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International Journal of Reconfigurable Computing
Volume 2011 (2011), Article ID 406857, 17 pages
Research Article

High-Level Synthesis of In-Circuit Assertions for Verification, Debugging, and Timing Analysis

NSF Center for High-Performance Reconfigurable Computing (CHREC), ECE Department, University of Florida, Gainesville, FL 32611-6200, USA

Received 13 August 2010; Accepted 14 December 2010

Academic Editor: J. M. P. Cardoso

Copyright © 2011 John Curreri et al. This is an open access article distributed under the Creative Commons Attribution License, which permits unrestricted use, distribution, and reproduction in any medium, provided the original work is properly cited.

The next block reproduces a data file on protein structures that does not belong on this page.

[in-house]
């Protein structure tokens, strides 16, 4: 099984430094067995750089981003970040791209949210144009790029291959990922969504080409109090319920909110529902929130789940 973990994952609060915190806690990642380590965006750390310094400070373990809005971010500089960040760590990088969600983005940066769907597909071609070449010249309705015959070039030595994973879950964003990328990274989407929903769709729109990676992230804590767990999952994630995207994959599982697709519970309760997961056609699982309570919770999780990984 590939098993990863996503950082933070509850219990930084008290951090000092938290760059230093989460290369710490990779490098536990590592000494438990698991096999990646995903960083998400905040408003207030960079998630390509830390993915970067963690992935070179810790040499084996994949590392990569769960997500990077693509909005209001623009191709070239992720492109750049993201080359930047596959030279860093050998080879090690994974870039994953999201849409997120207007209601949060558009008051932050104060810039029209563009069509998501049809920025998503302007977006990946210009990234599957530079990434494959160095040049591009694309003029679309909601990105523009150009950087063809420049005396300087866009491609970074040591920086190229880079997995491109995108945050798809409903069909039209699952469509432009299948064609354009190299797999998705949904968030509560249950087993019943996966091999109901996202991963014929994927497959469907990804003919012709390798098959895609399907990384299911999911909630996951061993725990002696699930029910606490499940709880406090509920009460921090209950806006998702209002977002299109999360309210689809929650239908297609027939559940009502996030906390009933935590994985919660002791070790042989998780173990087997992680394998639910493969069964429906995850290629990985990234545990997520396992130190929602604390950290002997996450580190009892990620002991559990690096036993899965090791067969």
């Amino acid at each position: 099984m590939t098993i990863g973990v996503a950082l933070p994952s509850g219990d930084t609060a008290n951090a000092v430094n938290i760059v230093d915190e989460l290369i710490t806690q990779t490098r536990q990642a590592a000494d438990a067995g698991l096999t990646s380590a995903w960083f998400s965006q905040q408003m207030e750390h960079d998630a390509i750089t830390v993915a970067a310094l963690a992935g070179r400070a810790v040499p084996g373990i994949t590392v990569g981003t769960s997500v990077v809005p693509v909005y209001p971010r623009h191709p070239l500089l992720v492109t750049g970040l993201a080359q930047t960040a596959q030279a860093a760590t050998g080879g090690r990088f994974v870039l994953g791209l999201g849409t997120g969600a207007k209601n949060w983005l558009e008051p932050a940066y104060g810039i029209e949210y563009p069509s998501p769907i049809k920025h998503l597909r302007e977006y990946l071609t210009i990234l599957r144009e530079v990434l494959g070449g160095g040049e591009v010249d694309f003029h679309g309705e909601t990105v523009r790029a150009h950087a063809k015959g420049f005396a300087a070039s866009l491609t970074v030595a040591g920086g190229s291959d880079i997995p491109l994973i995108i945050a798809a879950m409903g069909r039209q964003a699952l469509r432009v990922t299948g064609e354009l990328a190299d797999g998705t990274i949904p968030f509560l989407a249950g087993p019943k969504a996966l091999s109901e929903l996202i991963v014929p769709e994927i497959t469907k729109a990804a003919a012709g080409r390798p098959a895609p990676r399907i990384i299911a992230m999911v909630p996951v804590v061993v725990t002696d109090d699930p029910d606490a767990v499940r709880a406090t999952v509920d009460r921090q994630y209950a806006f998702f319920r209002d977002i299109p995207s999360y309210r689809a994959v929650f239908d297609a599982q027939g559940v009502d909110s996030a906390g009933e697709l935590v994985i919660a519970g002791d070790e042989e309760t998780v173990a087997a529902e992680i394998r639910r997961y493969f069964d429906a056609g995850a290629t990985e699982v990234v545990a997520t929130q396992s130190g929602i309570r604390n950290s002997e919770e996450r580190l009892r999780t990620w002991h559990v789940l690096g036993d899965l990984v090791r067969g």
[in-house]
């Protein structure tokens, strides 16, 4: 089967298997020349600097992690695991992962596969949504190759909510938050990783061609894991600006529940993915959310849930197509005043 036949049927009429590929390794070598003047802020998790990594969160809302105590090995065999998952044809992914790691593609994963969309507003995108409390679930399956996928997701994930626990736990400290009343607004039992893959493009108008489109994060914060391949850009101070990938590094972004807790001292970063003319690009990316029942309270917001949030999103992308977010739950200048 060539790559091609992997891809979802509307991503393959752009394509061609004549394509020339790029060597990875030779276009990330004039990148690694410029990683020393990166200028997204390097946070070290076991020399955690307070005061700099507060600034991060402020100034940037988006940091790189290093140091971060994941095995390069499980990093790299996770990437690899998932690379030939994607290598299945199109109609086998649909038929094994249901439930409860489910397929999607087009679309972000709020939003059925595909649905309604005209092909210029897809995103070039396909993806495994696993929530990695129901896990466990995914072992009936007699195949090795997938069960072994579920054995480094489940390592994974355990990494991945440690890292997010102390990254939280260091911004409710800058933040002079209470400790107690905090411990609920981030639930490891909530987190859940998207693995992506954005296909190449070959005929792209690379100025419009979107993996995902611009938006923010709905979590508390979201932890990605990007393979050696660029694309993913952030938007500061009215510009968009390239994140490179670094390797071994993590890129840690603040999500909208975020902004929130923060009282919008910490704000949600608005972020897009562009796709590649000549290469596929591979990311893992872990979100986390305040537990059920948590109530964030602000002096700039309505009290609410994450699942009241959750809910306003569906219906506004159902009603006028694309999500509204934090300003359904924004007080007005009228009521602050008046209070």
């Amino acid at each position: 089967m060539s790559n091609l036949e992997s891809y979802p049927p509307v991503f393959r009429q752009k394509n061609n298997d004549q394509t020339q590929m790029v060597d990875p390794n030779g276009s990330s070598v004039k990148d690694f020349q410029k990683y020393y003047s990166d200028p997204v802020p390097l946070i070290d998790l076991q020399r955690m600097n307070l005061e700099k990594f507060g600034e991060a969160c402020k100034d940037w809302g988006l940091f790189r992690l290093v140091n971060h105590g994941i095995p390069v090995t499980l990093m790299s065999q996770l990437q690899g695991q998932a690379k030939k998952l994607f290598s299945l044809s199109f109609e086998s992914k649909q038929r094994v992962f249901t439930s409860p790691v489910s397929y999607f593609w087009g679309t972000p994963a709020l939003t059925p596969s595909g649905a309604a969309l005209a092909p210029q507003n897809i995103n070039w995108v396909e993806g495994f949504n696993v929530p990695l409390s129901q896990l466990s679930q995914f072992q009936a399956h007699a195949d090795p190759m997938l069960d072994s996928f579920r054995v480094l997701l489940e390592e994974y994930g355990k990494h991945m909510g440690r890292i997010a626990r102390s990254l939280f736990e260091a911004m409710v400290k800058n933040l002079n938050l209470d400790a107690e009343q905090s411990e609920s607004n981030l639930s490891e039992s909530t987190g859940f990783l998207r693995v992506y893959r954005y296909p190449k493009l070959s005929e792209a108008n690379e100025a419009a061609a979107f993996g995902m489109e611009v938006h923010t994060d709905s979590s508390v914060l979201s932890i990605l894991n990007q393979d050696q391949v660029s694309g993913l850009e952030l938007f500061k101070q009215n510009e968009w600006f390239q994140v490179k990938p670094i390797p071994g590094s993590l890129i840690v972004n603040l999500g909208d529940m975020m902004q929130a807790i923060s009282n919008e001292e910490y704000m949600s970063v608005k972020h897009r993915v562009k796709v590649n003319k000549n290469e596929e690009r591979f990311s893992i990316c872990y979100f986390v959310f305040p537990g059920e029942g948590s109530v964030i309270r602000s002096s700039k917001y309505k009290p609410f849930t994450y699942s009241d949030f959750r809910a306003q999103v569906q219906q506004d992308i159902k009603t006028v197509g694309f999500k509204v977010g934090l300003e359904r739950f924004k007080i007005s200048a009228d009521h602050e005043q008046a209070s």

Despite significant performance and power advantages compared to microprocessors, widespread usage of FPGAs has been limited by increased design complexity. High-level synthesis (HLS) tools have reduced design complexity but provide limited support for verification, debugging, and timing analysis. Such tools generally rely on inaccurate software simulation or lengthy register-transfer-level simulations, which are unattractive to software developers. In this paper, we introduce HLS techniques that allow application designers to efficiently synthesize commonly used ANSI-C assertions into FPGA circuits, enabling verification and debugging of circuits generated from HLS tools, while executing in the actual FPGA environment. To verify that HLS-generated circuits meet execution timing constraints, we extend the in-circuit assertion support for testing of elapsed time for arbitrary regions of code. Furthermore, we generalize timing assertions to transparently provide hang detection that back annotates hang occurrences to source code. The presented techniques enable software developers to rapidly verify, debug, and analyze timing for FPGA applications, while reducing frequency by less than 3% and increasing FPGA resource utilization by 0.7% or less for several application case studies on the Altera Stratix-II EP2S180 and Stratix-III EP3SE260 using Impulse-C. The presented techniques reduced area overhead by as much as 3x and improved assertion performance by as much as 100% compared to unoptimized in-circuit assertions.